Sleep disordered breathing is a spectrum of diseases that includes snoring, upper airway resistance syndrome, and obstructive sleep apnea (OSA). Obstructive sleep apnea is a common sleep disorder and is estimated to have an incidence of 24% in men and 9% in women. However, many authors believe that up to 93% of women and 82% of men with moderate to severe OSA remain undiagnosed. There is a strong link between sleep disordered breathing and hypertension, believed to be due to sleep fragmentation, intermittent hypoxemia, and increased sympathetic tone, which results in a higher mortality and morbidity rate among these patients. It is therefore desirable to attempt to diagnose all patients with OSA, to institute early treatment intervention, and to prevent development of cardiovascular complications. The gold standard for diagnosing OSA remains the attended overnight level I polysomnogram. However, in view of the limited resources, including limited number of recording beds, high cost, long waiting lists, and labor requirements, many authors have explored the use of clinical predictors or questionnaires that may help to identify higher-risk patients. Screening devices in the form of single or multiple channel monitoring systems have also been introduced and may represent an alternative method to diagnose OSA. The ideal screening device should be cheap, readily accessible, easily used with minimal instructions, have no risk or side effects to the patient, and be safe and accurate. We review a variety of clinical predictive formulae and several screening devices available for the diagnosis of OSA.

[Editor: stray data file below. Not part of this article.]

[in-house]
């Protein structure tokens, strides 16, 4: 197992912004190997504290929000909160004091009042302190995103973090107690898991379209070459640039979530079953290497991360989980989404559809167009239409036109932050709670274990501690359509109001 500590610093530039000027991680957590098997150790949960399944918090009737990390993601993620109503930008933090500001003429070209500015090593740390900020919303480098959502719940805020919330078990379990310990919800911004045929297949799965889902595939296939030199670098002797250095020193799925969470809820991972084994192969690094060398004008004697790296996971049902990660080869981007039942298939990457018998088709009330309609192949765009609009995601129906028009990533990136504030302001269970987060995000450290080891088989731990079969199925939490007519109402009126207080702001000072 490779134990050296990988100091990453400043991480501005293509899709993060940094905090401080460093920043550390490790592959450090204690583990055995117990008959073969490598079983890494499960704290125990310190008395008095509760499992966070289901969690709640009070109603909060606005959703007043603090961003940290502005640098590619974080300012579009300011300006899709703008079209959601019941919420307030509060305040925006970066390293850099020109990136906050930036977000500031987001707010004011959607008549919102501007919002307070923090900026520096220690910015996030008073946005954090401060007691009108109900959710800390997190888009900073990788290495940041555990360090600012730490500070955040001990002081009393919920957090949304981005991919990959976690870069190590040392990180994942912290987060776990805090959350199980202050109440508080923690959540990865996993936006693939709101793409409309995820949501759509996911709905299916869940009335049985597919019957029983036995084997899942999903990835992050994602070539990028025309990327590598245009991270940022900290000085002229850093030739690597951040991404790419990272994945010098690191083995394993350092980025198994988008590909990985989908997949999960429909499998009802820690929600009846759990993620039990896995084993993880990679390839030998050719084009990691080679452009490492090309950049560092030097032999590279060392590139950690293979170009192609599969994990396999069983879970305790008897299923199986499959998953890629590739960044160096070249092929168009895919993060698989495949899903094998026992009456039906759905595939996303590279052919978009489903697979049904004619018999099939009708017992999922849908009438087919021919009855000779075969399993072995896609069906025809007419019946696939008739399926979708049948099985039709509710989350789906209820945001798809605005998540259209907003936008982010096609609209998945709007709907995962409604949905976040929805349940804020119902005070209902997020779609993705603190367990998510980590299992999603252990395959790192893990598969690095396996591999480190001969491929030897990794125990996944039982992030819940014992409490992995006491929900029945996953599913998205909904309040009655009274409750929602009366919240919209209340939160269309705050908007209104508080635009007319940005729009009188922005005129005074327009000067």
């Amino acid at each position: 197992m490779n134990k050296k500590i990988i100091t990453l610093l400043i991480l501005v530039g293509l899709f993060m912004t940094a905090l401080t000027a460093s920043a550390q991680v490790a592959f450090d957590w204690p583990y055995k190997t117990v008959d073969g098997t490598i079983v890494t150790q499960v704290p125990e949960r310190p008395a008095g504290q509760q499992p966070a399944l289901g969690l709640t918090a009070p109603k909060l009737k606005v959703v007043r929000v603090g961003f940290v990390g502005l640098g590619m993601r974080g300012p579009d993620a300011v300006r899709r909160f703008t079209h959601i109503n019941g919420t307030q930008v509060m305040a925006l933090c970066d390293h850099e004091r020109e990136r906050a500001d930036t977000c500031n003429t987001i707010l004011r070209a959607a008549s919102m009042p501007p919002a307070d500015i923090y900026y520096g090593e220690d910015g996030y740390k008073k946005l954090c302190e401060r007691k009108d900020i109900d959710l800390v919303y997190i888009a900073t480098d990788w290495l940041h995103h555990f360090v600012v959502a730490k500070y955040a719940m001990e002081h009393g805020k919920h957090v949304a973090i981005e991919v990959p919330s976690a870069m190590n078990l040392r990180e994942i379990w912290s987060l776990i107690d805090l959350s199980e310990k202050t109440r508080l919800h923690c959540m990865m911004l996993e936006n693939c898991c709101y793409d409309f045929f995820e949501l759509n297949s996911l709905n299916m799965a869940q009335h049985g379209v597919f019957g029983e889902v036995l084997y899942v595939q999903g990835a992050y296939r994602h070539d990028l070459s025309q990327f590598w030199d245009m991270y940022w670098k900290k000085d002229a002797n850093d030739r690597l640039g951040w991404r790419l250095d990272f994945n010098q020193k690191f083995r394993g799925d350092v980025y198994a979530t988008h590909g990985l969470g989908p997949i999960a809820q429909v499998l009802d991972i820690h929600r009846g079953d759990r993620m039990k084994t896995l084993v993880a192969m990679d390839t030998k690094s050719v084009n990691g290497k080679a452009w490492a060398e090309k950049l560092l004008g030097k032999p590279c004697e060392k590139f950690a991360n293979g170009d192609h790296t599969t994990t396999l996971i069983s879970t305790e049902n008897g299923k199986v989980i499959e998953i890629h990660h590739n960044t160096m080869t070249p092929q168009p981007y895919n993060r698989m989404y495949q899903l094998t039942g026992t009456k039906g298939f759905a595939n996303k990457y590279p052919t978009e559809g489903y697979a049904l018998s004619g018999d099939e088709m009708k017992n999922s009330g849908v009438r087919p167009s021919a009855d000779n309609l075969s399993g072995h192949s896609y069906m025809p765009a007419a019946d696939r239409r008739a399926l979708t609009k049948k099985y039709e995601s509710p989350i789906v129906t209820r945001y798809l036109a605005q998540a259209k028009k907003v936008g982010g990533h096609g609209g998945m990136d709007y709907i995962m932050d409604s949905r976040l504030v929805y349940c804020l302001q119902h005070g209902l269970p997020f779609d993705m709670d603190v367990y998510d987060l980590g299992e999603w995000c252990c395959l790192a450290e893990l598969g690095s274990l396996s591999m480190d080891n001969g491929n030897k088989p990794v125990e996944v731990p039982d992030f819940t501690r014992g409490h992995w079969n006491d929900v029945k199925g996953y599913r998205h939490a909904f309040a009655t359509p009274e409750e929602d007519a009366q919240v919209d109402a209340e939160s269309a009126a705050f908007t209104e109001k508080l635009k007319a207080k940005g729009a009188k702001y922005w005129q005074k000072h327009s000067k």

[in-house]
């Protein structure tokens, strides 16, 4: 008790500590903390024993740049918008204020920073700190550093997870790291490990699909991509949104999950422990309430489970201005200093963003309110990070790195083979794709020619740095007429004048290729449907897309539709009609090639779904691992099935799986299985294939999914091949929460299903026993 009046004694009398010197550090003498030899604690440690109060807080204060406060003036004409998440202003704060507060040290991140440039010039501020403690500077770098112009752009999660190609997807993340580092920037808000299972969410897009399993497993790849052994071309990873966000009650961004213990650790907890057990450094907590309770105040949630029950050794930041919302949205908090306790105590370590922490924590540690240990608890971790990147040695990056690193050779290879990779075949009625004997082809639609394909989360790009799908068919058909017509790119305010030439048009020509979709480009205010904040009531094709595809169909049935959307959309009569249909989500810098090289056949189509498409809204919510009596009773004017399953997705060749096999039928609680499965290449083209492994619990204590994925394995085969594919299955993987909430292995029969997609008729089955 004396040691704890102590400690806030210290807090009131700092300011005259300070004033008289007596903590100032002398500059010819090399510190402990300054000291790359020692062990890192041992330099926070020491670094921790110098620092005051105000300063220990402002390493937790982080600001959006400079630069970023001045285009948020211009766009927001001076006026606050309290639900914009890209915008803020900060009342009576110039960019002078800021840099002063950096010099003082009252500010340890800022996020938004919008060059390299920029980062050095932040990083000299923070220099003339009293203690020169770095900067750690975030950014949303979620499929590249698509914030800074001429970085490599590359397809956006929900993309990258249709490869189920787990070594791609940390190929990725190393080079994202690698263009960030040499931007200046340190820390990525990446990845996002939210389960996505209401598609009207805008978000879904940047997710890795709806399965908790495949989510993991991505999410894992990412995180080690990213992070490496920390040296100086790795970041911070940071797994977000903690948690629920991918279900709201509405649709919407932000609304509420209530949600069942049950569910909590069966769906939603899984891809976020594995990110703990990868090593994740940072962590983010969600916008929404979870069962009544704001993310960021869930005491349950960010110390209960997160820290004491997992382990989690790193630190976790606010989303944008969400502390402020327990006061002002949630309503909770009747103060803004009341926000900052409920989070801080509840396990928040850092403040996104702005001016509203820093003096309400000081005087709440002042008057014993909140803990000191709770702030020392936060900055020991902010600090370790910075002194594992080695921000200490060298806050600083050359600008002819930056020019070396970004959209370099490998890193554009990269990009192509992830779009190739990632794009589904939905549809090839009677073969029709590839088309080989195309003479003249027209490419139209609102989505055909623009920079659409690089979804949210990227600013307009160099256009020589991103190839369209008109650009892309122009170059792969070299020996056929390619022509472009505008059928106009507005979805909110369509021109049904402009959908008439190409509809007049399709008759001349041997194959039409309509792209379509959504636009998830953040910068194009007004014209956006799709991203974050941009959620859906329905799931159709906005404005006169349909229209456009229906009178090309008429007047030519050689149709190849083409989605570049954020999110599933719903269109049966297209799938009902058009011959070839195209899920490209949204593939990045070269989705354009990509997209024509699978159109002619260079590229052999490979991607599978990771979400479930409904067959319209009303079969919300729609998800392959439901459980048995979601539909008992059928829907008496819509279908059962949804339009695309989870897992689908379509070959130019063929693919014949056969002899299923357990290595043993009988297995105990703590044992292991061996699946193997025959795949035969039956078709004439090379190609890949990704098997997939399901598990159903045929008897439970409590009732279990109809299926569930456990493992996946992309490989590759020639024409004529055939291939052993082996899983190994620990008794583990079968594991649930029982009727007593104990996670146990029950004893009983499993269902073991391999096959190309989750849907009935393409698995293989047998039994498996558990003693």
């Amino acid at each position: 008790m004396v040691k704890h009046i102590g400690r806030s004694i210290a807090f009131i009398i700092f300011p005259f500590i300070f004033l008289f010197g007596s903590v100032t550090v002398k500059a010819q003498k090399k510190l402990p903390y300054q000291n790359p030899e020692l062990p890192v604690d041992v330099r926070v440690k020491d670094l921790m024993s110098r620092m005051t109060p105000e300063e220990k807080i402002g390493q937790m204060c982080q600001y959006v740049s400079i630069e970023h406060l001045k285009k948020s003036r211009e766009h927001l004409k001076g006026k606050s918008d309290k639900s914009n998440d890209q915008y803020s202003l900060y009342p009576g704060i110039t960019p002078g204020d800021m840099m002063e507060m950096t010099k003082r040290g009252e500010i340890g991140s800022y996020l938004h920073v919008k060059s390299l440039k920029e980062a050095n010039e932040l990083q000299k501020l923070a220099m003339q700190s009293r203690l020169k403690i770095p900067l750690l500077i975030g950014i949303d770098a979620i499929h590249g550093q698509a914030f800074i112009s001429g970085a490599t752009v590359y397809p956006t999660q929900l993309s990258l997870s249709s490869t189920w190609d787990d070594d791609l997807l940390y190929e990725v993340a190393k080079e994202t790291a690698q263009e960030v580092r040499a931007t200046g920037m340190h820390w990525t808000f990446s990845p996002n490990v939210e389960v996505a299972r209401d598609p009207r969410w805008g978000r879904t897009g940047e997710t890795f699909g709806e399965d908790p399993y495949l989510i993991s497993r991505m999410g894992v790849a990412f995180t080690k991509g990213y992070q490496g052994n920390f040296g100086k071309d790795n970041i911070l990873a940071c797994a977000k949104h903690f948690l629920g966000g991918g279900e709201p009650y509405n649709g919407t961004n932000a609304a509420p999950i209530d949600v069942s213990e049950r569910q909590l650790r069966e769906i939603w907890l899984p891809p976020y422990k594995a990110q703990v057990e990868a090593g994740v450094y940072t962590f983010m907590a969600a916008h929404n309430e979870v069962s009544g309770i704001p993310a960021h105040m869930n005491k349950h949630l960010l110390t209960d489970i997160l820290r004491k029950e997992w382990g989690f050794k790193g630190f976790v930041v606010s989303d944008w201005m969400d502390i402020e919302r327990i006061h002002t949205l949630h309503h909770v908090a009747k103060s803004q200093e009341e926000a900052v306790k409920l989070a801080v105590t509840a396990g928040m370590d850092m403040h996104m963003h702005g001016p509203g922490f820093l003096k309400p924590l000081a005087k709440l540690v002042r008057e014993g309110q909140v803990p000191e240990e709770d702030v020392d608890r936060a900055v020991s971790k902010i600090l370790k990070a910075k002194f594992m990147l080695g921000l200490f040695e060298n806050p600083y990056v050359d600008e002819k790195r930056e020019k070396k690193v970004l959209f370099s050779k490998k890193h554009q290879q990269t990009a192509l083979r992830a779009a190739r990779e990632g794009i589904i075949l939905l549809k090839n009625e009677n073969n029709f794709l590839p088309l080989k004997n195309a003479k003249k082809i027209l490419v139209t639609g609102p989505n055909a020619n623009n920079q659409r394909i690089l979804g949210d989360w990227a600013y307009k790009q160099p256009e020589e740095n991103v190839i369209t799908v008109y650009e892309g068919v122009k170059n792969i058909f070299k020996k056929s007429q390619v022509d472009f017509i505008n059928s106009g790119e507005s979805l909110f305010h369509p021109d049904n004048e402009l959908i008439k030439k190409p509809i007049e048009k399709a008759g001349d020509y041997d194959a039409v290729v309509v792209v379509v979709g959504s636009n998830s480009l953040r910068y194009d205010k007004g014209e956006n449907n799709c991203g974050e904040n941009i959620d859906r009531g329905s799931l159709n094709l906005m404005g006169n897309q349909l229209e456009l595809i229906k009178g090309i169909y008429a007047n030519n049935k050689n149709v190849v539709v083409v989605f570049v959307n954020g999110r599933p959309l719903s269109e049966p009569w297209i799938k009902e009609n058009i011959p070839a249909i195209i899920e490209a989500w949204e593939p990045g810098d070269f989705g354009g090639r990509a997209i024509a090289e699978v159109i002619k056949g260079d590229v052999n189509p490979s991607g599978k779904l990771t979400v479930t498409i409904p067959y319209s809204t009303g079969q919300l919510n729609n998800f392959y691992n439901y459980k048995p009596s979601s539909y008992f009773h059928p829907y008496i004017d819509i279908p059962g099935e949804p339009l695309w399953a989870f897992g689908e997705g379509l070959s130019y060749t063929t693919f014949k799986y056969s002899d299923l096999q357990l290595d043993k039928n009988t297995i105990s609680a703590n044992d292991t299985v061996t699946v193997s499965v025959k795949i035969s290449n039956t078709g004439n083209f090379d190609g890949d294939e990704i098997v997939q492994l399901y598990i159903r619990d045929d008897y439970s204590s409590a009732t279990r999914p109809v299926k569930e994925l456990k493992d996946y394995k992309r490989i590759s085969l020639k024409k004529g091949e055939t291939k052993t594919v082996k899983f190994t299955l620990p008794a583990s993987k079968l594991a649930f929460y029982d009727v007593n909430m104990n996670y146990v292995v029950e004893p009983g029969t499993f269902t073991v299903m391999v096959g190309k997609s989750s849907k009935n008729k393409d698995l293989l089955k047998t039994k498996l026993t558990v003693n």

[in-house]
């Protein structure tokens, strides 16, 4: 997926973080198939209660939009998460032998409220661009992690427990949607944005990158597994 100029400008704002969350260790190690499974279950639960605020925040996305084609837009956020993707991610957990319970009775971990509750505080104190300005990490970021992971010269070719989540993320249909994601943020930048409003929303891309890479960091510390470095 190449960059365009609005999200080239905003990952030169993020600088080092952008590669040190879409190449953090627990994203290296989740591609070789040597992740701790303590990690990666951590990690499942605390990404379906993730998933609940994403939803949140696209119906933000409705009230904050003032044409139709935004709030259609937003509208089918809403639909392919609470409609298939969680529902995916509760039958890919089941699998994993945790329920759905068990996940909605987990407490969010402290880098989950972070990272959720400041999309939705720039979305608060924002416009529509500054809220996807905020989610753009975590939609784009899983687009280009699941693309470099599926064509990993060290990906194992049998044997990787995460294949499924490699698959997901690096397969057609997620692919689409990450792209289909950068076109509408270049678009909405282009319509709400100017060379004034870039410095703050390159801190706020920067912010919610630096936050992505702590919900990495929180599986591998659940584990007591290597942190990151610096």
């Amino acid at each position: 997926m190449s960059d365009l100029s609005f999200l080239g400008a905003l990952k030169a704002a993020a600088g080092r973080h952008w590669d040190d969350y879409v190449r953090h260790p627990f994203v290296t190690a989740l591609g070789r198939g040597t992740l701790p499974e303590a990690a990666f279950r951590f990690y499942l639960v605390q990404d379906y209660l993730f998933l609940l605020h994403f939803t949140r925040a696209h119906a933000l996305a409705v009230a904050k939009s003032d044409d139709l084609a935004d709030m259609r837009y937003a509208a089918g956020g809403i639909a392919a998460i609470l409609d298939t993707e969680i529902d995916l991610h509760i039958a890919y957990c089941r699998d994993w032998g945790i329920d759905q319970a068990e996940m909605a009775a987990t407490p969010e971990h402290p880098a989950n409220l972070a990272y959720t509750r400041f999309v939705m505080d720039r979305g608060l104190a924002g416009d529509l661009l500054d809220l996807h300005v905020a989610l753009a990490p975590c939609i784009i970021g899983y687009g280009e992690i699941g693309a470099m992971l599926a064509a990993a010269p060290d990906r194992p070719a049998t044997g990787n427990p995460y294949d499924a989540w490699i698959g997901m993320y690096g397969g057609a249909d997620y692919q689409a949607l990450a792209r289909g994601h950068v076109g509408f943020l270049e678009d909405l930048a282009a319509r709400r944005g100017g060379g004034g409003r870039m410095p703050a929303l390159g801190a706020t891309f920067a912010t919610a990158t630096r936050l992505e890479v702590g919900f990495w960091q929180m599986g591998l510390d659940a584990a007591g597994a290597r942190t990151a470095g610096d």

|Original language||English (US)|
|Number of pages||7|
|Journal||American Journal of Otolaryngology - Head and Neck Medicine and Surgery|
|State||Published - Jan 1 2006|
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